A gypsy never quits
Veijo Baltzar has constructed a solid, full-blooded tale of Roma beliefs and customs built on a foundation of grim reality
Veijo Baltzar’s eighth novel, Sodassa ja rakkaudessa (’In love and war’, Tammi, 2008), is the story of a Roma community living on the outskirts of a German town from the end of the 1930s, through the concentration camps of the Second World War to the end of the war. Two young Romas emerge as the book’s main characters – Kastalo, an orphan shoe-shine boy and pickpocket who grew up on the streets, and Carinja, a young girl from a respectable Roma family with whom he falls in love. Obstacles to the misalliance arise from Carinja’s parents, her brother Giri, and her arranged bridegroom Bustan, as well as the tumult of world history.
The author’s own Roma background is reflected in descriptive passages and expressive details as well as in the narrative itself. Without a doubt the most important supporting character is… a horse. In his description of the horse, Baltzar (born) goes deep into his own experience. The horse is present everywhere. The horse understands, gives comfort, senses danger before the people do, and rescues the persecuted in their hour of need – in the end with its own flesh.
The central settings for the plot are the familiar communities of Roma culture – nuclear and extended families and gypsy camps – and, perhaps most important, travelling wagon trains. In the words of the narrator:
The caravan was like a ship, commanded by a captain. Numerous family members with various skills were in the crew: caretakers, grease monkeys, wheel tarrers, navigators, drivers, cooks, cleaners, pilots – plus scouts, storytellers, music makers, singers, and dancers. Weepers and complainers. But they were all one big happy family.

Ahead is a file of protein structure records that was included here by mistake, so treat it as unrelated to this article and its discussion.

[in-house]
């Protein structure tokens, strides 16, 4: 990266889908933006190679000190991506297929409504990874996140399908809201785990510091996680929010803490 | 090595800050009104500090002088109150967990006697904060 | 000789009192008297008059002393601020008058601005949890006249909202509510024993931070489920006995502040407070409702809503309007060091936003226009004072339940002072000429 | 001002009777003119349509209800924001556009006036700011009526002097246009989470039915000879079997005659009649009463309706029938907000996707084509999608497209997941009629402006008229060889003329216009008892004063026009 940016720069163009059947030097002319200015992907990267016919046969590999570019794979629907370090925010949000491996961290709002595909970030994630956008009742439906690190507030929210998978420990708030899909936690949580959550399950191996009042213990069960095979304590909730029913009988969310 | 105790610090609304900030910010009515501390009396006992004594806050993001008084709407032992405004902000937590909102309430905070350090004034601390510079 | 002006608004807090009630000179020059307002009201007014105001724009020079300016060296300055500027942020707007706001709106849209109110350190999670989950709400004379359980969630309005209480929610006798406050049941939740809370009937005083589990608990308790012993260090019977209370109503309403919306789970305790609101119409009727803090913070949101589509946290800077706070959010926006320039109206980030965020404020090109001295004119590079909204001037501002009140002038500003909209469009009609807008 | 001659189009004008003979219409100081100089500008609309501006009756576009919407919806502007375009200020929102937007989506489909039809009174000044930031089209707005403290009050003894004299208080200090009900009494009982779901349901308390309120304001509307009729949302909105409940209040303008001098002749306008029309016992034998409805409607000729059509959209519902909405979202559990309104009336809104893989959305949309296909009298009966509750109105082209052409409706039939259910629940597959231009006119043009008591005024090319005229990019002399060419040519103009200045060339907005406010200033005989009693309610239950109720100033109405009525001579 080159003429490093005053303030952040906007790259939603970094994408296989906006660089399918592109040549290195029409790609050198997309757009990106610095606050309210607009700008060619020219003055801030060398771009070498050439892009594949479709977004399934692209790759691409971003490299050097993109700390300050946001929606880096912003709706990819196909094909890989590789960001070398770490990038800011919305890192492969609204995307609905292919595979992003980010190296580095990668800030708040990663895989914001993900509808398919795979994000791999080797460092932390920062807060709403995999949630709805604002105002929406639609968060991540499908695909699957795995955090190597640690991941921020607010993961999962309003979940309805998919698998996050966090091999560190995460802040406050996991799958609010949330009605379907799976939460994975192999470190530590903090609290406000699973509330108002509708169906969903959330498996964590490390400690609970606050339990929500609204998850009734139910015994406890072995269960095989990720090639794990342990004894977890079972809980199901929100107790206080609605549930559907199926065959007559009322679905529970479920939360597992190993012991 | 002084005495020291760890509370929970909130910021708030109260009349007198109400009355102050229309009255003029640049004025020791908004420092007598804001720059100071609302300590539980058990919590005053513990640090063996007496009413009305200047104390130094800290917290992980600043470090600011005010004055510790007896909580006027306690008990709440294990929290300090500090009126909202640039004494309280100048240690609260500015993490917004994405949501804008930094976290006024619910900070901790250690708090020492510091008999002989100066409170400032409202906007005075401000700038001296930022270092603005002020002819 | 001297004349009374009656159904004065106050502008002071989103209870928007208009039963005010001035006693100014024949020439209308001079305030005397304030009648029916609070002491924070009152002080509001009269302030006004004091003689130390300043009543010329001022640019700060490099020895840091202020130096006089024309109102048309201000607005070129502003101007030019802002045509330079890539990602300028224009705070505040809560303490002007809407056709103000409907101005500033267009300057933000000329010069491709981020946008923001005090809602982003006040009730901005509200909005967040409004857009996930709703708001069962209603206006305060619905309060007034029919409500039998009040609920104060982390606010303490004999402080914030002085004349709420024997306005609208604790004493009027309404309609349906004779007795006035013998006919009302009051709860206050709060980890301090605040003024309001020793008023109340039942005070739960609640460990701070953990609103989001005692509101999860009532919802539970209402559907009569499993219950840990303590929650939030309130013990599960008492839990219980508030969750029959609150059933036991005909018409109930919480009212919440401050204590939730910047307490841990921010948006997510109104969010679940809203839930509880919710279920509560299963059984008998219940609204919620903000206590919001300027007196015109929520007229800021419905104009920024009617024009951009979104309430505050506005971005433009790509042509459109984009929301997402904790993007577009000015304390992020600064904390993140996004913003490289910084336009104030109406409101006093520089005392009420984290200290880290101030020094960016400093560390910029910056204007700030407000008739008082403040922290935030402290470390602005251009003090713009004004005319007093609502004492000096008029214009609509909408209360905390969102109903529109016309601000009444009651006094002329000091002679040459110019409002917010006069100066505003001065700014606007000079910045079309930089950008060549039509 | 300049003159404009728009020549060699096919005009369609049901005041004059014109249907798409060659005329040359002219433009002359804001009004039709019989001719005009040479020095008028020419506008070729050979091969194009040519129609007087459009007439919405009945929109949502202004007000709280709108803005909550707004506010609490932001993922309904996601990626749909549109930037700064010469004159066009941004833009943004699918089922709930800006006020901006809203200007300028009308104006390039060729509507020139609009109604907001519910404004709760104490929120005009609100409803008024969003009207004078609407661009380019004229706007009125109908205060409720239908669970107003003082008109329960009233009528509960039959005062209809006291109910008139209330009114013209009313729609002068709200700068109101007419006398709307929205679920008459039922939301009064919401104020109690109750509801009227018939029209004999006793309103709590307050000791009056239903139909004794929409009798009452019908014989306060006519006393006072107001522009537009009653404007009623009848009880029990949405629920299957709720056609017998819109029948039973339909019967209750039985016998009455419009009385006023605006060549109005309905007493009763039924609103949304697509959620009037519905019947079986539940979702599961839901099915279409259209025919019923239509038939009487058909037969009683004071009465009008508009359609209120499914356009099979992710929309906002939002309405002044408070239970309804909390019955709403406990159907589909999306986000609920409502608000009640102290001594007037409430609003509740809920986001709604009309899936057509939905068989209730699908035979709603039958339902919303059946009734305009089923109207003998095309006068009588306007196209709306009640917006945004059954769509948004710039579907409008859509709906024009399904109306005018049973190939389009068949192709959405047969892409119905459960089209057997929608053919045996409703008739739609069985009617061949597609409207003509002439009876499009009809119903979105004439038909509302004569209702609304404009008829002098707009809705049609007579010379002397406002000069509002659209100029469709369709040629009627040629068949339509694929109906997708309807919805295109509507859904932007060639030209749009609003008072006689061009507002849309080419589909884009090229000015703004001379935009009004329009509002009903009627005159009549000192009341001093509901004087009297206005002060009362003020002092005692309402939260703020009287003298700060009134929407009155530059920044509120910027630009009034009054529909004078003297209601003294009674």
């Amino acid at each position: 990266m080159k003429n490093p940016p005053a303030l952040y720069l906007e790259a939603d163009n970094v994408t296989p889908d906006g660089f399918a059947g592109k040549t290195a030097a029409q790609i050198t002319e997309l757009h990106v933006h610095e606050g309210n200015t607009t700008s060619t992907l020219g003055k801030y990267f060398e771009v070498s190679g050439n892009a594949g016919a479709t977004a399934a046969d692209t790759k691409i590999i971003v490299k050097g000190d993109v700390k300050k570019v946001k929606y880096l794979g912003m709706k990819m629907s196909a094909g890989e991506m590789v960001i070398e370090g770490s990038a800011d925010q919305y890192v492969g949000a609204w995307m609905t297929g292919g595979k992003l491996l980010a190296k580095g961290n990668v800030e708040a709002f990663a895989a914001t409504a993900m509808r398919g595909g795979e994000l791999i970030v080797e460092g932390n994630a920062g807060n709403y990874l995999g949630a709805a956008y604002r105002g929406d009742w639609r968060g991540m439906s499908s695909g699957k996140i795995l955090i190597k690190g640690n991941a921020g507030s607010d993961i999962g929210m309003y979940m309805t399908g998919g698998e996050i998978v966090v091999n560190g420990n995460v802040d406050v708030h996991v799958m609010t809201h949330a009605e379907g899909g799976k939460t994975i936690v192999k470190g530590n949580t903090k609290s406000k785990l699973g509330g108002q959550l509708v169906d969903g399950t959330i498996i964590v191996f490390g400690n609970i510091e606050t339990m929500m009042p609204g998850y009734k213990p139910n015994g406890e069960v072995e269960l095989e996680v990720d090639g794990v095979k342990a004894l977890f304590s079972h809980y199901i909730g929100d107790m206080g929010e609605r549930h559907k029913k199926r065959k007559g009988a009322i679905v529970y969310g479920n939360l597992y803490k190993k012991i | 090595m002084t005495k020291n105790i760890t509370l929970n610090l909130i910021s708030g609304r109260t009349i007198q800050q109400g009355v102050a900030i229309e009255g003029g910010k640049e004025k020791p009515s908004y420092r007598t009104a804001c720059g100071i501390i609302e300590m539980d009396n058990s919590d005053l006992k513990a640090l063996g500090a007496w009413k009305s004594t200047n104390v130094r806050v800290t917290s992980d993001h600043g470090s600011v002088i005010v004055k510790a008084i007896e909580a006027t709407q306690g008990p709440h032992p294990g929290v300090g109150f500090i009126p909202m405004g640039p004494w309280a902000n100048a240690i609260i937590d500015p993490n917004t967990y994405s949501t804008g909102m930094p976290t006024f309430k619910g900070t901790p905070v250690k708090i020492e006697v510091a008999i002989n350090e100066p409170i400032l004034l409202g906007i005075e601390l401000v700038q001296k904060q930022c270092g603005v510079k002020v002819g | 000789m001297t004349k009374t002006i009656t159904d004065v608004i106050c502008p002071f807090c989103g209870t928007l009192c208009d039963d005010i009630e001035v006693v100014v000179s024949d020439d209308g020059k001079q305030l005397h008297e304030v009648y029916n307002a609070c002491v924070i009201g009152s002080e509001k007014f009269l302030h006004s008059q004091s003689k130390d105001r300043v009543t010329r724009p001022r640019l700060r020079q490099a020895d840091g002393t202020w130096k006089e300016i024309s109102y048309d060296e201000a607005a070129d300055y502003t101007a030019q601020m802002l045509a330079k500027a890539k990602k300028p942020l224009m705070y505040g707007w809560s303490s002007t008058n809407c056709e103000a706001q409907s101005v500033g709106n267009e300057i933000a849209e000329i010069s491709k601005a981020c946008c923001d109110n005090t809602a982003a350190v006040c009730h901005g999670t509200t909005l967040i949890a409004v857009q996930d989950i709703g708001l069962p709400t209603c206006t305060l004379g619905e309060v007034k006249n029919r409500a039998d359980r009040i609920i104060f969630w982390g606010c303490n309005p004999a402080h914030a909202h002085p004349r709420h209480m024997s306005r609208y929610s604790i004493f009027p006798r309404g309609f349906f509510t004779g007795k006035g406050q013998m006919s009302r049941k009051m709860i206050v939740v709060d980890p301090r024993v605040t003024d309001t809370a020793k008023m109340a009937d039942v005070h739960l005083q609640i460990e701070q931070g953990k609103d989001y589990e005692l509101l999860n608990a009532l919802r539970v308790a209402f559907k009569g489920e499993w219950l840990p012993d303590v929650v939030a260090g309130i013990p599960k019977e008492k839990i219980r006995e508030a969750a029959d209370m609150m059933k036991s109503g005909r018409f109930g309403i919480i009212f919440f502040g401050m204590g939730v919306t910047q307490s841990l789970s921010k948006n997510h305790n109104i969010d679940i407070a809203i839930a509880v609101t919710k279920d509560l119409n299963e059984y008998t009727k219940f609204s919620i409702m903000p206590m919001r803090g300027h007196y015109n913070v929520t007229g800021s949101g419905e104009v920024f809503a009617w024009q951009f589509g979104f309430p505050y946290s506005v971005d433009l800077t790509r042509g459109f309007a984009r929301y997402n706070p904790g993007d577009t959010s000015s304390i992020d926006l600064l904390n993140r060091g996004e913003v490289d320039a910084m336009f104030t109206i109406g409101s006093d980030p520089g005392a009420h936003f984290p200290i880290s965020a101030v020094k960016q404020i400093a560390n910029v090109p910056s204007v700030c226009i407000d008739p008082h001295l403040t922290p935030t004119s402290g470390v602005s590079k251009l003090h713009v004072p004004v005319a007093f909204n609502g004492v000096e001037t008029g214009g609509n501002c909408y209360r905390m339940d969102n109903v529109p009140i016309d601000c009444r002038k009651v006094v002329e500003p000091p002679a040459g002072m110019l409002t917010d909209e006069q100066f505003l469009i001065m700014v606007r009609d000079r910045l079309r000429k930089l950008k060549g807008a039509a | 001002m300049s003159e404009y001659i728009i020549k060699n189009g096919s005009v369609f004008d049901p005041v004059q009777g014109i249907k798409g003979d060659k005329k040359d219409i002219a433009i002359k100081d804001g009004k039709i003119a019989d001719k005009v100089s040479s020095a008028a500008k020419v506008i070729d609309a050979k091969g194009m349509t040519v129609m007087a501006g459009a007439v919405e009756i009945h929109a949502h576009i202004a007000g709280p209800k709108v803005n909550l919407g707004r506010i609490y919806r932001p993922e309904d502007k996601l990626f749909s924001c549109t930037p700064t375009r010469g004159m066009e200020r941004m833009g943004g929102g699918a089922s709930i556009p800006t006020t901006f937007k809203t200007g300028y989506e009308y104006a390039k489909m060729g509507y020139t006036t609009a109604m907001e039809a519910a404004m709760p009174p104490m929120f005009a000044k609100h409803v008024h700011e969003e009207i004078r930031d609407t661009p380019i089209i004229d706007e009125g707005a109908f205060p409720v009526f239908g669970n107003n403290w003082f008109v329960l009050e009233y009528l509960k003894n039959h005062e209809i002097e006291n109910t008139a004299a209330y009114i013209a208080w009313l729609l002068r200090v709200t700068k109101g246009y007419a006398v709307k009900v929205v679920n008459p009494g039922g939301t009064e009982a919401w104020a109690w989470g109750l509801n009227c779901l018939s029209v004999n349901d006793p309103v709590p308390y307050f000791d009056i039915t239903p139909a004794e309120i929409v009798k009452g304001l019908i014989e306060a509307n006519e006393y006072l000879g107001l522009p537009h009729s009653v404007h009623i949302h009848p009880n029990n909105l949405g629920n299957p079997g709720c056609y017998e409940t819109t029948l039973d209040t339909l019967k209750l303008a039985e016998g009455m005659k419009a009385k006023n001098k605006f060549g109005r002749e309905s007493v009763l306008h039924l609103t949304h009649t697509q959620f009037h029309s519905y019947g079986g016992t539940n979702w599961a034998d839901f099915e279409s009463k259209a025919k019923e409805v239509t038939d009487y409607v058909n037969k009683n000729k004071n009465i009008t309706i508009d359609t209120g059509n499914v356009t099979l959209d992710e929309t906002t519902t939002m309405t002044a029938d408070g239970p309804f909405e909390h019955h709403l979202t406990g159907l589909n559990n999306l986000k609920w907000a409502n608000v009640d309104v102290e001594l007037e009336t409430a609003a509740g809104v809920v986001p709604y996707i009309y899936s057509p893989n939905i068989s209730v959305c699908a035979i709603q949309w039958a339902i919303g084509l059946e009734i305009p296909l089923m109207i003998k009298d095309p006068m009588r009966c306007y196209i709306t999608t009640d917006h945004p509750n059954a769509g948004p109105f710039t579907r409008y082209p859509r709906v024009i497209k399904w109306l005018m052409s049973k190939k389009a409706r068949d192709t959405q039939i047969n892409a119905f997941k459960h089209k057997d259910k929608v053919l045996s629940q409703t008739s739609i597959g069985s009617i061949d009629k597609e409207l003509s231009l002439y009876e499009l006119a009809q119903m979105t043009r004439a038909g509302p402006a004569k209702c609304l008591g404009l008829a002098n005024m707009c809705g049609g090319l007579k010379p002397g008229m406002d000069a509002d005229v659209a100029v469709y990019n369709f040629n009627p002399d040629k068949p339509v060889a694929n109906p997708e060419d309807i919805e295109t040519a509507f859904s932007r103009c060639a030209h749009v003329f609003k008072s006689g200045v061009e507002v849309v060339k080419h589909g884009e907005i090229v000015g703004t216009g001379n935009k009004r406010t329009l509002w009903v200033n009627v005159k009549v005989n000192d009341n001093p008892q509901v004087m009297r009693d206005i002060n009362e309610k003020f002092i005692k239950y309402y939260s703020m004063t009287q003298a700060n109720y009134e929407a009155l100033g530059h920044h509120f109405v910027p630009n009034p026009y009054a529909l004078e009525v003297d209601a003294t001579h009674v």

In the story, the caravan led by old man Droman treks across the darkest periods of 20th century history, and the traditional values and dreams of the Roma hang in the balance. In the end, in a death camp devoid of all human values, Kastalo is forced to make choices that conflict with his own culture.
From a foundation in grim reality Baltzar constructs a solid, full-blooded story of the beliefs and customs of the Roma that springs from a lifetime faith: ‘A gypsy never quits!’ Their means of survival are extremely diverse: for women they are based on social skills and for men on intuition and life experience. A crackling and quick rhythm in the dialogue teases, flatters and argues with the reader, and the brief sentences bring the tale to life.
The suspenseful narrative brings the story to a surprising conclusion. It is a story of unrequited love that ends at a funeral that includes Carinja, her betrothed Bustan, and her beloved Kastalo, who have survived the concentration camps. But who is being buried in this final scene?
Translated by Lola Rogers
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